Marla Baldwin, who has been a music teacher for nearly 20 years and at Palmer Middle in Kennesaw for 12 years, said she attended a leadership conference over the summer where she learned that the state’s new core curriculum encourages educators to incorporate a “deeper understanding” of all subject areas in each course.
“I went to the Booth Western Art Museum with my family and had the idea to teach the skills of chorus to the standards while giving them a better understanding of the curriculum if I related it to the art work,” she said.
Between her sixth-, seventh- and eighth-grade choral programs, which consist of about 230 students in all, Baldwin taught students historical songs that coincided with art pieces at the museum.
Throughout the month of October, each class visited the museum and performed the songs in front of various exhibits.
“I have become the learner just as much as my students because I had to do the research along with them to discover what songs we should sing and how they relate to history,” she said. “It was really a process that my students and I went on together.”
In sixth grade, students learned about the cowboy era and were taught the song “Old Chisholm Trail,” which was an actual pass where cowboys took on their way to the market with cows.
“Cowboys were motivated by music to stay awake at night while caring for the cattle,” she explained. “It’s how they would pass the time.”
She pulled the piece from a music book written in 1911.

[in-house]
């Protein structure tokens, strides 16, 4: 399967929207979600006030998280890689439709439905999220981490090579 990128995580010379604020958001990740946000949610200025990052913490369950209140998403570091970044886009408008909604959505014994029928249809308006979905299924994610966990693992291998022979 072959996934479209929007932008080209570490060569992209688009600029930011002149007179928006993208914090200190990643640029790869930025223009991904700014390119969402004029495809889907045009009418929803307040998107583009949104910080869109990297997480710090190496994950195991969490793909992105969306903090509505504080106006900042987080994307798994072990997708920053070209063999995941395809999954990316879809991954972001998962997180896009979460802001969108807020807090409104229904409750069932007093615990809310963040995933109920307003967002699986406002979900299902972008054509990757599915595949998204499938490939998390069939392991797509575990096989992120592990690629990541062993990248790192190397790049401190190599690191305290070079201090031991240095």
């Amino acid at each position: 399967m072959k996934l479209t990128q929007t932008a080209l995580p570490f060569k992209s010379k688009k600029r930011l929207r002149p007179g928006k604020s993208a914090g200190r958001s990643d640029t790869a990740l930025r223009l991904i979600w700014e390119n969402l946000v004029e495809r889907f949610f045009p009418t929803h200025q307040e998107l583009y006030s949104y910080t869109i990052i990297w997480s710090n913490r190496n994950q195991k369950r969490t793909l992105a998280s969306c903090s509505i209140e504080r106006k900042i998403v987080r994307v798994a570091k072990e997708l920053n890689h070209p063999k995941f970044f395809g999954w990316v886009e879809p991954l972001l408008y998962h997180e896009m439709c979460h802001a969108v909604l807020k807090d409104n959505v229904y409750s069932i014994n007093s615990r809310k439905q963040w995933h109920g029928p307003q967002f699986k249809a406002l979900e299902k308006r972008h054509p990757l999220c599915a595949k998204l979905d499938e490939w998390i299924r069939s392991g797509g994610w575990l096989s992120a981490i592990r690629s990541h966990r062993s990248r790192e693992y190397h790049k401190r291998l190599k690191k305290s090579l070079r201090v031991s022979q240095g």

“It was right after the cowboy era was coming to an end,” Baldwin said. “We didn’t just sing a modern day version of the piece, we went back to the 1911 book and sang it how the cowboys would have sung it.”
Seventh-grade students, who learned about Native American culture, sang a song taught by one of the museums historians Jim Dunham.
“When he was growing up, he was acclimated into a Native American tribe,” Baldwin said. “He taught us songs that he learned directly from the Native Americans.”
Baldwin said she hopes that in learning these songs, her students become historians because with no one else knowing the songs Dunham taught them, they are “documenting the songs for the future.”
“By us learning it, we’re continuing to pass down the culture of these songs,” she said.
The eighth-grade students learned about hand-written letters from each U.S. president and were taught patriotic songs.
“We sang the song that was sung at President George Washington’s inauguration, ‘Ode to George Washington,’” she said. “It was based on the tune of ‘God Save the Queen.’ Our country was hardly a country yet so often times they would use melodies that they already knew and would rewrite the words.”
They sang this piece while flying small flags and standing in front of a 21-foot wide painting of all the presidents from the 20th century.
Baldwin said this way of teaching is different because the students didn’t just learn a song; they learned the history of that song and were able to see artwork associated with the time periods they sang about.
“I’ve always had a passion to teach them how to sing but by taking it to this next level, I was still able to accomplish my expectation to teach them how to sing well,” she said. “It’s a unique concept but we’re hoping that other schools adopt it or at least experiment with ways to deepen the learning of all students and tie it all together so that music can relate to other subjects.”
She also said she believed the students enjoyed the new way of learning because it “linked them with cultures from a long time ago.”
“I think my students are now more able to see how music can affect all areas of their life,” Baldwin said.
Tom Shinall with the Bartow County museum said having the students perform made their visits “extra special.”
“They brought the history of the artwork to life through their songs,” he said. “To see the artwork while hearing their voices fill the galleries was inspiring.”